January 5, 2010-- NJ Environmental Federation celebrated an incredible victory today when three bills designed to protect Barnegat Bay and help fix statewide water quality problems were signed into law.
At a press conference in Waretown on Barnegat Bay, NJ Environmental Federation, legislators, local residents and other environmental advocates praised the Christie Administration's efforts to protect Barnegat Bay, improve public health and welfare, and give a boost to New Jersey's $40 billion shore tourism economy.The legislation, pushed by Democratic lawmakers, target nutrient runoff from lawn and landscape fertilizers, soil restoration and stormwater basin repairs.
The bills are critical for protecting all of New Jersey's waters. The $10 million in funding up front and more to follow for Barnegat Bay are significant, especially given the economic and budget climate," said David Pringle, NJ Environmental Federation's Campaign Director. "The TMDL and SAMP provisions have the potential to cleanup the Bay in the long-term."
"These are the first concrete steps taken, combined with the closing of Oyster Creek, to protect Barnegat Bay," said Governor Christie. "We will not lose our focus on this issue. We know there is more to do and we will continue to do it."
As part of a 10 point Barnegat Bay protection plan announced last year, the Christie Administration has started taking the initial steps to address Barnegat Bay's nutrient pollution and storm water runoff problems.
Just last month, the state announced shutting down Oyster Creek Nuclear Generating Station (the nation's oldest nuclear plant with the worst safety record) in 2019-10 years earlier than expected, an issue NJ Environmental Federation, Grandmothers Mothers and More for Energy Safety, and other groups have been advocating for years.
The plant sucks 1.4 billion gallons a day from the bay into its pipes, and discharges warmer water back into the bay, which hurts water quality.
The planned closure also opens up new avenues for the state to pursue green technology."Today we are embarking on an organized phase out to green power," said Amy Goldsmith, NJ Environmental Federation's State Director. "We now have more tools at our disposal to save the bay, and prevent future public and ecological harm from radiation, fishkills, and thermal pollution. We will continue our work as advocates with the Administration and all stakeholders to restore the Bay and ensure a just transition for workers."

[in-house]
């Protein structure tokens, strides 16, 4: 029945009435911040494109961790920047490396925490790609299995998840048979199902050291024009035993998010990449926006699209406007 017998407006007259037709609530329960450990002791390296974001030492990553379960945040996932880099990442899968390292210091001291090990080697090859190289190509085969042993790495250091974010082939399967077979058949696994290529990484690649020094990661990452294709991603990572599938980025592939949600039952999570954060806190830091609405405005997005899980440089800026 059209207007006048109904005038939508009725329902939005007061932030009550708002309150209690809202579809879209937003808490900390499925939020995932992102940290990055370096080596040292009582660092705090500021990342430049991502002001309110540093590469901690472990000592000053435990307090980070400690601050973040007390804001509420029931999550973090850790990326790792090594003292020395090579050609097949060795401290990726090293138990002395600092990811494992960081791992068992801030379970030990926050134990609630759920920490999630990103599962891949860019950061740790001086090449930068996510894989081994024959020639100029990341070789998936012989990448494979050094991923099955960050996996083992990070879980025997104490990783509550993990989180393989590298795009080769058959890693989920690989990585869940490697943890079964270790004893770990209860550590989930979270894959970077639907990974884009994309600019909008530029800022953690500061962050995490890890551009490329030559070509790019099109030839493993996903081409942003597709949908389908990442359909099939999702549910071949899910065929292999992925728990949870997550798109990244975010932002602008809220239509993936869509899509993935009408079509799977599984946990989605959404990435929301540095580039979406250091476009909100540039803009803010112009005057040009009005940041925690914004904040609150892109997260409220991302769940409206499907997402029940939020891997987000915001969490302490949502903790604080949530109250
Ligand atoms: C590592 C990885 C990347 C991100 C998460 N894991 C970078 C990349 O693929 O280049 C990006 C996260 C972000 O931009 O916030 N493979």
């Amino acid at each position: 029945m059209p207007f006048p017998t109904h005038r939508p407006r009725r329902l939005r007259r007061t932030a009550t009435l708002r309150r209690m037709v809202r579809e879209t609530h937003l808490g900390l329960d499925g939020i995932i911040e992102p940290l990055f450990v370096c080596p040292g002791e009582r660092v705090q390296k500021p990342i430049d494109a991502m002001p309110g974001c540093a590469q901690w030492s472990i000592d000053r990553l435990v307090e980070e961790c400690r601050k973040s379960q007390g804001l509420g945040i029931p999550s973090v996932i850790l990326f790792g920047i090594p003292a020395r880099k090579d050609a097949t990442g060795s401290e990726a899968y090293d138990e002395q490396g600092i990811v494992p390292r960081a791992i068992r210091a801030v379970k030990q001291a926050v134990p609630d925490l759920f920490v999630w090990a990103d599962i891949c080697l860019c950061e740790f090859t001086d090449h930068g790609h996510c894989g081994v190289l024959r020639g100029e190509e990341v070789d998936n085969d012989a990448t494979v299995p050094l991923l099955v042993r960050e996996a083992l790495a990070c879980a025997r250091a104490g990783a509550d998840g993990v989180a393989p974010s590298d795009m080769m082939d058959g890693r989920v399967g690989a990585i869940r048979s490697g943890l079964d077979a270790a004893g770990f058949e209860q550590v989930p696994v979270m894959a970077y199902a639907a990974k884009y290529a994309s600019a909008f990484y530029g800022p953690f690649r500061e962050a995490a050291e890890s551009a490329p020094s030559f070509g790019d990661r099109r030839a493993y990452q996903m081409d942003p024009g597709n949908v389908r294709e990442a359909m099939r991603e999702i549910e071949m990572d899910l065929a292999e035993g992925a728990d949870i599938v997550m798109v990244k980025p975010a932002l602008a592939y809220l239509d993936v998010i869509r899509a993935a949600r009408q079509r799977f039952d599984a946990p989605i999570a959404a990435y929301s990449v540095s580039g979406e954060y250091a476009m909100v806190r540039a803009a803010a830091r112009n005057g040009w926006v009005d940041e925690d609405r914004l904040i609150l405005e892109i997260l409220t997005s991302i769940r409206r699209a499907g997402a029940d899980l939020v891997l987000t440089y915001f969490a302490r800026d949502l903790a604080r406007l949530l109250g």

Toughest in the Nation
One of the bills signed into law today will impose the nation's toughest restrictions on the sale and use of lawn fertilizer, considered a significant contributor of excessive nutrients that are driving ecological change in the bay.
Runoff from fertilizer applied to lawns and farms eventually makes its way into waterways and contributes to water pollution and fish-killing algae blooms. It also encourages the growth of stinging jellyfish, which have overrun the bay and rivers near it, including the Manasquan and Metedeconk, making them virtually unswimmable at times and clogging the engines of some boats.
A key provision of the fertilizer law requires that at least 20 percent of nitrogen in fertilizer sold in New Jersey be the slow-release type to prevent it from easily washing into waterways. Two years following the bills enactment, the bill prohibits the sale or application of fertilizers containing phosphorus, except in limited conditions.
Additionally, homeowners will be prohibited from applying fertilizer between November 15th and March 1st, or at any time when the ground is frozen. Professional fertilizer applicators are subject to the same restrictions, with the exception that they can apply fertilizer until December 1, provided the ground is not frozen.
"Believe me, we got a lot of pushback from that industry," Christie said. "But it's more important for our health and our psychic health to have a bay that is still swimmable and fishable."
The soil restoration and fertilizer standards are groundbreaking and could set a national example to be used for fixing other distressed coastal waters.
"It will benefit Chesapeake Bay, the Great Lakes and waterways all around the country," said David Pringle.
A fourth Barnegat Bay bill that passed the state legislature as part of the Barnegat Bay package is still under legal review. It would establish a total daily maximum load for nutrients like nitrogen that can be allowed to enter the bay each day.